Interactivist Summer Institute
July 22 - 26, 2003
Title: Three Modes of Anticipation: Complex Interface Relations
Author: Edwina Taborsky
Bishop's University and University of Toronto
Lennoxville, Quebec, Canada J1M 1Z7
Web site: http://www.library.utoronto.ca/see
(site of on-line SEE : semiosis/evolution/energy research programme and SEED journal)
This paper is focused around my research in Semiotic Realism, which refers to natural processes of measurement of energy/mass relations found within all realms of our universe, the abiotic, biotic and conceptual. Our universe is composed of energy and mass; the one is a version of the other, and their dynamic transformation is due to the establishment of an evolving network of linked measurements or codifications of mass/energy.
These dynamic transformations of matter operate by means of establishing measured or codified relations of gradients of energy/matter. A sign is to be understood, whether in its nature as an atom, a cell or a concept, as a process of measurement of radiant energy to materialized mass; it is 'informed' because it has been codified/measured such that it enters into measured relations with other energy/matter. The measurement infrastructure for this dynamic process is made up of four spatial dimensions and three temporal dimensions. These result in six predicate relations, which are understood as the complex actions that measure energy such that it is stabilized as 'informed mass'.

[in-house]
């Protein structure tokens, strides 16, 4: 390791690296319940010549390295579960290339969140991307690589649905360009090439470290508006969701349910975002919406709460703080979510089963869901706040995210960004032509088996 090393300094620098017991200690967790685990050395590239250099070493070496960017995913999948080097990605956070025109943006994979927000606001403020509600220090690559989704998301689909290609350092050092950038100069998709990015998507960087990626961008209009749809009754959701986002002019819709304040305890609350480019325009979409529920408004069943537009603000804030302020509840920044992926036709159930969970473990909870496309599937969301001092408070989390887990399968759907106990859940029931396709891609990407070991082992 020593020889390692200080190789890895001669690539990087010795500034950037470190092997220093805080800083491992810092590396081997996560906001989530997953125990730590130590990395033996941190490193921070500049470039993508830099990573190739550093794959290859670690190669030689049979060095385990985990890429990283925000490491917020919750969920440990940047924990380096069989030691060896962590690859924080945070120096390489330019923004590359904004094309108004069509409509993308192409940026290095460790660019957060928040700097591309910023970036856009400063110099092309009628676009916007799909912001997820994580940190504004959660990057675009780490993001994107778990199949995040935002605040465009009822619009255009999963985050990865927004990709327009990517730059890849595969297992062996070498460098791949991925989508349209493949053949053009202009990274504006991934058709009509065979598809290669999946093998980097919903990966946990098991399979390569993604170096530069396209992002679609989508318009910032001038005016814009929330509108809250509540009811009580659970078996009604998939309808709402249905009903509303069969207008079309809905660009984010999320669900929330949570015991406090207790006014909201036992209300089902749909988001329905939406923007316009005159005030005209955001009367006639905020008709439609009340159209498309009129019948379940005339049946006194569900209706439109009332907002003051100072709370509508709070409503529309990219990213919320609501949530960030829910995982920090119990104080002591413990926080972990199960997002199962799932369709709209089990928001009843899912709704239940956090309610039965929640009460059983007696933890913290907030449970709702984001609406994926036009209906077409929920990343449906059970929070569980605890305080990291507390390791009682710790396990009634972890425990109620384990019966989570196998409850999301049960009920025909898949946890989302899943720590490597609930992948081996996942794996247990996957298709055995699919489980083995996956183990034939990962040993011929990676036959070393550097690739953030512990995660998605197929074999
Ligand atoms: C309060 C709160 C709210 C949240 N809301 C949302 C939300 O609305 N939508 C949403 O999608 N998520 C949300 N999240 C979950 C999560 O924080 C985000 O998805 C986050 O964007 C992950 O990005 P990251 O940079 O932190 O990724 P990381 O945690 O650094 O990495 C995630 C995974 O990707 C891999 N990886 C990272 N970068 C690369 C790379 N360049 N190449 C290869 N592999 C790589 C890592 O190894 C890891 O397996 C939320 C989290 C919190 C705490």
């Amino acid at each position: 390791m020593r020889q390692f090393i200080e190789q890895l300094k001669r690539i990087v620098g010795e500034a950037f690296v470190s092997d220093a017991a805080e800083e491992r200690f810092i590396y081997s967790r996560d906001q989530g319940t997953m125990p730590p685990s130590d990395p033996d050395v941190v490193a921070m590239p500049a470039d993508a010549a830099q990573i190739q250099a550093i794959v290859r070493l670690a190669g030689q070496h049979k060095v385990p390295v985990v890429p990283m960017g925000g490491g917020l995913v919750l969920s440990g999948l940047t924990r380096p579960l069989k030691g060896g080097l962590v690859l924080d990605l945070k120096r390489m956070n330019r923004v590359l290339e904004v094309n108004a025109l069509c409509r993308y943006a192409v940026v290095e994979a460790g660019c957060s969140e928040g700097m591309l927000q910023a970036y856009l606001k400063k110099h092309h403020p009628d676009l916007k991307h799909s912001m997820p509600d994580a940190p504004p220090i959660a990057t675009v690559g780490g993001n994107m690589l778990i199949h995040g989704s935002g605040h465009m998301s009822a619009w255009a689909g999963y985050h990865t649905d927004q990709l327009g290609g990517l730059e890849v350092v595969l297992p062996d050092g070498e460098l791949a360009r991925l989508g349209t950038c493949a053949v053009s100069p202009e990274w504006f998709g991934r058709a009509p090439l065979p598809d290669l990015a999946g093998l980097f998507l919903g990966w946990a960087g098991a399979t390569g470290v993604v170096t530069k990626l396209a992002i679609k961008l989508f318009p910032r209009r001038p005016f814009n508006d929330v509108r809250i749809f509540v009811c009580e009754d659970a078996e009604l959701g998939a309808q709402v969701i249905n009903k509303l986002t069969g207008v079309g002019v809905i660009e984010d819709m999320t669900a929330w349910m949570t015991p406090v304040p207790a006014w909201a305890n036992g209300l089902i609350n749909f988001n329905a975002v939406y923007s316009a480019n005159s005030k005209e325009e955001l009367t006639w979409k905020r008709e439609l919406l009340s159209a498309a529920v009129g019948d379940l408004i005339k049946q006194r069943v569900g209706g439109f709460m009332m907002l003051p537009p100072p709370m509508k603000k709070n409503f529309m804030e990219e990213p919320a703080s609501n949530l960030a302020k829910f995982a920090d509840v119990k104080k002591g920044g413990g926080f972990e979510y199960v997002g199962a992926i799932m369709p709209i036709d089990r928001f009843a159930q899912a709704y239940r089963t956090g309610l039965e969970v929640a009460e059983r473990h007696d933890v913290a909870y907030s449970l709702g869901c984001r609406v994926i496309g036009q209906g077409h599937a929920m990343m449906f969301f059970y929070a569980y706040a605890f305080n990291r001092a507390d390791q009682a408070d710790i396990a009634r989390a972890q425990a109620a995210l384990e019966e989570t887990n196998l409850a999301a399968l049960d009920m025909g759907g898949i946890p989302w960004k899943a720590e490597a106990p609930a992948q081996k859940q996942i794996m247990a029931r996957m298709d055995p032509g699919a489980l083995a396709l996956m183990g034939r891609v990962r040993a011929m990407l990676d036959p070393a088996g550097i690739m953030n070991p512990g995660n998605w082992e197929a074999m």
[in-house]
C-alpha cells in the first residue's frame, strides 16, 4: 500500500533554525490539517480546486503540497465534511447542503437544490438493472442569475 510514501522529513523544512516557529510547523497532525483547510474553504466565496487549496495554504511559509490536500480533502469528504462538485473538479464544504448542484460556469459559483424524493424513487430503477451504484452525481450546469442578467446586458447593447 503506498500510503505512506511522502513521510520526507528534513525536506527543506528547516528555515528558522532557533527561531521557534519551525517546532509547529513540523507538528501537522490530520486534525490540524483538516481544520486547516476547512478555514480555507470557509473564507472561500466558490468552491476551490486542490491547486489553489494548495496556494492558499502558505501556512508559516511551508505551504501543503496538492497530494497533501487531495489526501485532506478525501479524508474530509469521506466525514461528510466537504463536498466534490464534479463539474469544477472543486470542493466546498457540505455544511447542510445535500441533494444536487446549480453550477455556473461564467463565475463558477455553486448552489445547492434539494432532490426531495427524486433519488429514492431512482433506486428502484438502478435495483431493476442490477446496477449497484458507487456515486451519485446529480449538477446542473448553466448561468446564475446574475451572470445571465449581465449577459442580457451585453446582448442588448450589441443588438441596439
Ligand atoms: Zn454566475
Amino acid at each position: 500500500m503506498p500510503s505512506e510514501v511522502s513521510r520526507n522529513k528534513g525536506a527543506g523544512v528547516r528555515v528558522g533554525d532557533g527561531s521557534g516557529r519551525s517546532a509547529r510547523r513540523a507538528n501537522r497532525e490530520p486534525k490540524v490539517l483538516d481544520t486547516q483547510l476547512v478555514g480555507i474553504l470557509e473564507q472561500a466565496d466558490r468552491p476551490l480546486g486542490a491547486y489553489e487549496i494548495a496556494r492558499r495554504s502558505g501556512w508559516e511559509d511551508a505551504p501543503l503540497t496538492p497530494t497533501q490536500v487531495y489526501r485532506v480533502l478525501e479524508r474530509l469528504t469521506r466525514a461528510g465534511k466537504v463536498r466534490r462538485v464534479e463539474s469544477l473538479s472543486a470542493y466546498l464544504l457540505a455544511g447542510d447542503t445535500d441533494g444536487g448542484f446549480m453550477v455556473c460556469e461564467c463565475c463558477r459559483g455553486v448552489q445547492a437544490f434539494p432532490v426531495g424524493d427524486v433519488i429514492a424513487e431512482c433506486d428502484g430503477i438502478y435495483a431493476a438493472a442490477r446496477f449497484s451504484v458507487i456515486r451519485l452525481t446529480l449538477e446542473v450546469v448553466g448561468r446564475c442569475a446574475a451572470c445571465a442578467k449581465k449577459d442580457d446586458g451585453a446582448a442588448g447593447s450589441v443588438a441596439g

Not all six predicates may be operative in these transformations, but a major predicate relation is that of the Interface, which operates at borderline sites and phases. This relation is an interaction which is anticipatory and 'outward-seeking' rather than reactive. A robust interface must set up a 'basin of attraction' where different gradients become 'interested' and co-involved and co-operative, sharing and negotiating different measurements. I posit three different types of attractors, which each operate within different spatial and temporal parameters, with different results. The paper explores the different natures of these three interface attractors and the functional results of their operations.
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